Rituals are important. They help mark the meaningful moments in life, and they’re a good barometer of the passage of time. New Year’s = new beginnings. The 4th of July = summertime. Halloween = the start of the holiday season. Rituals help break the year into phases. They give us the chance to look forward and back in a way that doesn’t happen as much on a random Tuesday.
Tomorrow is the fourth anniversary of my brother Mason’s death. Each year, the first thing I do on December 7 is start thinking about the post I’ll write that day for Remembering Mason. The site never turned into the repository of stories about Mason that I’d hoped it would. But, rituals are important. So I keep posting there two or three times a year, even though I mostly feel like I’m talking to myself.
For that annual post, I think of all the things Mason missed out on over the previous 12 months. I reflect on the many times I thought to call him, to share something he would find funny or infuriating. The impulse to pick up the phone only lasts for a microsecond. Then the wave comes crashing over my head. The wave that reminds me. He’s gone.
It’s amazing that you can know a thing, deep in your soul, but you can still be surprised by it.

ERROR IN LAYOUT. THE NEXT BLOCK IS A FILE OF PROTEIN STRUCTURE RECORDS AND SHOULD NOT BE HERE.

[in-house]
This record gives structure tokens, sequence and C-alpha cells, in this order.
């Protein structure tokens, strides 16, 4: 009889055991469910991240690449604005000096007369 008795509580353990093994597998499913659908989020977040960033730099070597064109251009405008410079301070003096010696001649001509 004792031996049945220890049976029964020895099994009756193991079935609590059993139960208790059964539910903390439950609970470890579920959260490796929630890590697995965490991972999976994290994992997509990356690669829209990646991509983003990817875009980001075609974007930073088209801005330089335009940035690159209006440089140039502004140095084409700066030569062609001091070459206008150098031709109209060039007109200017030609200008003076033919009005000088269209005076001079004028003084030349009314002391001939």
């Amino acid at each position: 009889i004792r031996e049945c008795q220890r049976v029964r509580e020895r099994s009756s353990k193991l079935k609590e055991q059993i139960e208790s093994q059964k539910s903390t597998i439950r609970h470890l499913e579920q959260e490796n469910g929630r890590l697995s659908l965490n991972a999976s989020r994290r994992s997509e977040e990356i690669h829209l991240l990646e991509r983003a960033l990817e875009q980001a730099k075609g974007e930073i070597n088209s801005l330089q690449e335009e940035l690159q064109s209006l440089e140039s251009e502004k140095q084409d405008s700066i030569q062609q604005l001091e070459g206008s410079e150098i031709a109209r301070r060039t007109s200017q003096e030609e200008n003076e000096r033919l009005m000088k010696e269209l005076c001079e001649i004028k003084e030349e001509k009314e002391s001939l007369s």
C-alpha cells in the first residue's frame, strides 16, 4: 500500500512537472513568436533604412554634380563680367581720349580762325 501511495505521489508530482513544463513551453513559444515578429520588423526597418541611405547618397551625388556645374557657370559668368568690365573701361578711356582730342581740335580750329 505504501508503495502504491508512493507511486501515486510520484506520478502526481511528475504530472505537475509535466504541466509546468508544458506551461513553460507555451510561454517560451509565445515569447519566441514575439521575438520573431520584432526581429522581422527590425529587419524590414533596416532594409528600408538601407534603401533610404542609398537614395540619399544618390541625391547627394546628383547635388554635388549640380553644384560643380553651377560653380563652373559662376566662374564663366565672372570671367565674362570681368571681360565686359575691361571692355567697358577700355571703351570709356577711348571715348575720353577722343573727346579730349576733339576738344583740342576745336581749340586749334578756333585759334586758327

In The Year of Magical Thinking, a book about losing her husband, Joan Didion wrote:
Grief turns out to be a place none of us know until we reach it. We anticipate (we know) that someone close to us could die, but we do not look beyond the few days or weeks that immediately follow such an imagined death. We misconstrue the nature of even those few days or weeks. We might expect if the death is sudden to feel shock. We do not expect this shock to be obliterative, dislocating to both body and mind. We might expect that we will be prostrate, inconsolable, crazy with loss. We do not expect to be literally crazy, cool customers who believe their husband is about to return and need his shoes.
Those first couple of years, every time I found myself telling someone Mason was gone, I felt like I was crazy. That surely I’d lost my mind because my vibrant younger brother most certainly was alive and well. Ends up, it’s pretty common to think that someone who died might come back any minute. Walk right through that door. Not as a ghost. As a real, whole person. As the person they were the last time you saw them with life in their eyes. Maybe it’s the brain’s way of easing you into the new reality.
All this to say, I’m going to write that post tomorrow. Just as I’ll keep posting here, even after the lights have been turned off and everyone’s gone home. Because rituals are important, and sometimes you have to leave yourself a trail of breadcrumbs.
Update: Here’s the post.